9.17.2007

Not So Smart

I've been feeling really stressed by my job right now. Time-sensitive issues are piling up and there has been a rash of project politics (as opposed to family politics or office politics) that test my patience sorely. Fortunately, I have some more help now, but management has its own challenges.
In addition, I haven't been able to take a vacation, mainly because I don't have any extra cash to go anywhere far away (which is where I want to go!). FS is going to Spain in October for two weeks and I am very jealous.

In the midst of this, I suddenly decide NOW is the time to take the Architectural Registration Exams (hereafter referred to as ARE). Most people take a year to do them. I plan to get them done in 5 months. I'm a good test taker and don't plan on having much of a life outside of studying for the exams. And I want to get this over with!
Short description of the ARE: in order to get my architectural license, and move up to the next phase of my career (ie. make more money -- I already do the work of an architect), I need to pass 9 exams. All are on the computer. Three of them are graphic exams, done with a rudimentary drafting program, and are graded by a person. The other six are multiple choice, and are computer graded (and yet, we don't get scores for a week or two).
I'm taking the graphics tests first, partially because I have to wait the longest for results for them. Also, one of my strengths is problem solving, which is the focus of the graphic exams. All I have to do is understand what they are wanting to see and make sure I'm comfortable with the program.
The multiple choice tests come next. They require more memorization, but I still have to think like they do.
The not-so-funny thing is that the tests have little to do with real life and more to do with having a rite of passage. People proving that they are "worthy" of having the title of architect. But I've known people I respect who have trouble passing (because they have trouble with tests, I imagine) and people whom I don't respect who HAVE passed (maybe they paid someone to take the tests for them).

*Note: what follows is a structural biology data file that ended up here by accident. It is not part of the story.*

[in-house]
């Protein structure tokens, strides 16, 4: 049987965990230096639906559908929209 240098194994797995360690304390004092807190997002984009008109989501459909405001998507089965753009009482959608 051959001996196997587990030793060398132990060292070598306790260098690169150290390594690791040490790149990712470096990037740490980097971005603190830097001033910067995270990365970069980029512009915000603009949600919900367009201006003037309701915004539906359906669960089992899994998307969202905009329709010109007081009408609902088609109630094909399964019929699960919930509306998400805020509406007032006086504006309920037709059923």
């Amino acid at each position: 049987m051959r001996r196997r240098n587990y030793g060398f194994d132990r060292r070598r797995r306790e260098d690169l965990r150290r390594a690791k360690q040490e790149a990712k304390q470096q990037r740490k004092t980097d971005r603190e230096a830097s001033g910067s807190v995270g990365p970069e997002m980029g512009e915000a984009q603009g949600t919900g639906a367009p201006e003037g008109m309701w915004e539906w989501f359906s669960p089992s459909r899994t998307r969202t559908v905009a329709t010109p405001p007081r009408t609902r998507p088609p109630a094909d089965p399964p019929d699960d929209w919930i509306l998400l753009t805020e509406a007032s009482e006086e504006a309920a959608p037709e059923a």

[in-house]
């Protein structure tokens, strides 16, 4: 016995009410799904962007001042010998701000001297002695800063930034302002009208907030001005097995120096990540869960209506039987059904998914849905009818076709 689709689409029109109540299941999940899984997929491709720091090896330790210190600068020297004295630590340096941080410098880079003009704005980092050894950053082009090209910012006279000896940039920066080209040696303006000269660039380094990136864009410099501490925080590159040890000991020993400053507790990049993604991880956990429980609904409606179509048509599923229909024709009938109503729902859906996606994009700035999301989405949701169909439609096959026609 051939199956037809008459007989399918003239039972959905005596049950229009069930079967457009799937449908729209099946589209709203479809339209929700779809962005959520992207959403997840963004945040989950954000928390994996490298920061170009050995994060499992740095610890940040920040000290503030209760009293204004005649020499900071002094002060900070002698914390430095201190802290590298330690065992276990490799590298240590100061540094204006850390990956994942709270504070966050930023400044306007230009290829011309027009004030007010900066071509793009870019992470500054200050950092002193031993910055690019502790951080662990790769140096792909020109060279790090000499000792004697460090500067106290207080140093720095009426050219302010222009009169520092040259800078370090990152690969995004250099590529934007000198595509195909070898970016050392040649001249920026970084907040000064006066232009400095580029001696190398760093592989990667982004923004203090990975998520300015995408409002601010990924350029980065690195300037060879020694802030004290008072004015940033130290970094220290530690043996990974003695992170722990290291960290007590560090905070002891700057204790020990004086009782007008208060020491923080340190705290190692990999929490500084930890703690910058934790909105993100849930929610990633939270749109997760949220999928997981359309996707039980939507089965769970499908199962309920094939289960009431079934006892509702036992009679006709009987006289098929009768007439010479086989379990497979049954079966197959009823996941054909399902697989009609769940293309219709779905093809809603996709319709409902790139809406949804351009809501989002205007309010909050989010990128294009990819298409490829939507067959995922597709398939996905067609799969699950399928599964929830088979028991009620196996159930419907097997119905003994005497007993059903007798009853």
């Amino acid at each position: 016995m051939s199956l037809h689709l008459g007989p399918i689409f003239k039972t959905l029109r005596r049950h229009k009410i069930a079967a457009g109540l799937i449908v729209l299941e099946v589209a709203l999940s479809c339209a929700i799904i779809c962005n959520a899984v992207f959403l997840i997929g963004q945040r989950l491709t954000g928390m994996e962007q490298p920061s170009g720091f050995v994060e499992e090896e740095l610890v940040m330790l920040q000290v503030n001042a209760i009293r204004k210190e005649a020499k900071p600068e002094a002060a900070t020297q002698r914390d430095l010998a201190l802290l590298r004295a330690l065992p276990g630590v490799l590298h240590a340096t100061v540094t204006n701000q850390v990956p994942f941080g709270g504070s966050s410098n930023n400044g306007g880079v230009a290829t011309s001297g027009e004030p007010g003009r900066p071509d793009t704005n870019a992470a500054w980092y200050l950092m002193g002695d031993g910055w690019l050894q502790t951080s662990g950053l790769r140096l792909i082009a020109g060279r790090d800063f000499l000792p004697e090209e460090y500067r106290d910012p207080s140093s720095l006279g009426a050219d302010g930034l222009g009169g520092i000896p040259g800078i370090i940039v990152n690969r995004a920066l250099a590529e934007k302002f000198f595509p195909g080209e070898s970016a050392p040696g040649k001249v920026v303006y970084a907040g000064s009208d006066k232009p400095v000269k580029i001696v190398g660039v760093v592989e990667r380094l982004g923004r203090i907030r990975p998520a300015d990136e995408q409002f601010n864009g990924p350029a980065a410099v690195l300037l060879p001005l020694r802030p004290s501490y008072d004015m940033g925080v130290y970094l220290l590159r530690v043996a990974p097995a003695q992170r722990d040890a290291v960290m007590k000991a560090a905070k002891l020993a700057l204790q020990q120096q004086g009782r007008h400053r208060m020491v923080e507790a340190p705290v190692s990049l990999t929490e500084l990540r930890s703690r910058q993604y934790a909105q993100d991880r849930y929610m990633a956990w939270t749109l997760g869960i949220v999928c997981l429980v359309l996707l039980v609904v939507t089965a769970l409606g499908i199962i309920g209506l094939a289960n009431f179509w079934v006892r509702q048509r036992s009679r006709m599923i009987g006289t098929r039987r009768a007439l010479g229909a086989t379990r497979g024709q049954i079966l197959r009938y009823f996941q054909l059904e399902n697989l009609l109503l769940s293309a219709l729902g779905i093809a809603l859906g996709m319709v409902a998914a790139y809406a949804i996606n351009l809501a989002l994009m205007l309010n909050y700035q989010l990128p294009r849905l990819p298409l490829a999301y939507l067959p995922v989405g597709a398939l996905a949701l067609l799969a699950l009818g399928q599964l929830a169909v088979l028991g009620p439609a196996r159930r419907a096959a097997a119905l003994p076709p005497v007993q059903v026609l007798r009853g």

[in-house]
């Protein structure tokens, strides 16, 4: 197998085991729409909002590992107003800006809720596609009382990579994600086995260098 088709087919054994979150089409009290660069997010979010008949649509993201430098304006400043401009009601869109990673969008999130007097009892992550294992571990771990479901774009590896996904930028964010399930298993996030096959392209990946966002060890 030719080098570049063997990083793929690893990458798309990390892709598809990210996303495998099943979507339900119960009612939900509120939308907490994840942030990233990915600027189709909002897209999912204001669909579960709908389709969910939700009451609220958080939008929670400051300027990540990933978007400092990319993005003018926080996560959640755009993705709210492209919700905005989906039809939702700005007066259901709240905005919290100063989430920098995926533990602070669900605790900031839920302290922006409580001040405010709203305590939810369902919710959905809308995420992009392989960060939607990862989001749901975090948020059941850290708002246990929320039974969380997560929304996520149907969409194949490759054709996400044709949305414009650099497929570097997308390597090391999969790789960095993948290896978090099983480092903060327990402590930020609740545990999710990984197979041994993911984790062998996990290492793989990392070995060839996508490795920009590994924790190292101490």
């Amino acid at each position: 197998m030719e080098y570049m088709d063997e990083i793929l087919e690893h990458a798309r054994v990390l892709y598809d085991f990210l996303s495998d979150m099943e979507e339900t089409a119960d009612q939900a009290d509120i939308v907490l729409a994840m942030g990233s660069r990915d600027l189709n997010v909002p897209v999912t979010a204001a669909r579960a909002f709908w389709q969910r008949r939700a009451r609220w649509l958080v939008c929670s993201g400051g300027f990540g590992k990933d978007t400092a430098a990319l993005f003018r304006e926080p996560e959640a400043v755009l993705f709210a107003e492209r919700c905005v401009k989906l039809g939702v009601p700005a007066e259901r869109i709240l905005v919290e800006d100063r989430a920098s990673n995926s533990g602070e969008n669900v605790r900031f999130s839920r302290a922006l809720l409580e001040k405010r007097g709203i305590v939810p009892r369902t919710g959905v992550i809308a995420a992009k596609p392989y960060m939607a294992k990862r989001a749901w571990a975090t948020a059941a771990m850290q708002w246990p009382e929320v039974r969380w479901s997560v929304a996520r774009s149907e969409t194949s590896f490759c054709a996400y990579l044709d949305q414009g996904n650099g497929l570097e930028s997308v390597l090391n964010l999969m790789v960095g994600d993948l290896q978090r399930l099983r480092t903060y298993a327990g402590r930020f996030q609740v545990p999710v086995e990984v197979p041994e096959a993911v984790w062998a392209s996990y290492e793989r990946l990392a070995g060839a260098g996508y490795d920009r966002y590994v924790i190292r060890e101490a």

I don't expect to have trouble. I'll do a reasonable amount of studying and pass. I'm a good test taker. I'm reasonably smart.

Except I'm adding stress at a time of extremely high stress. Maybe not so smart.

2 comments:

Rebekah said...

Teachers have to go through the same types of things. I have a masters in math and had been teaching for many years in my field. But for me to move to the high school, I had to take the stupid praxis exams. The knowledge test was the hardest and that was mostly b/c I didn't study on trigonometry like I should have and the other test was asking me that if this situation occured in your classroom, what would you do....Majority of them I had already worked through in my classroom. So I wish you good luck and remember to take a breather every so often

Anne said...

Thanks, Rebekah. Good advice. I too, have the advantage of having experienced some of the material, but they put it to you in a certain way and expect an answer in a certain way. My studying is more geared toward learning what they want, rather than my own experience.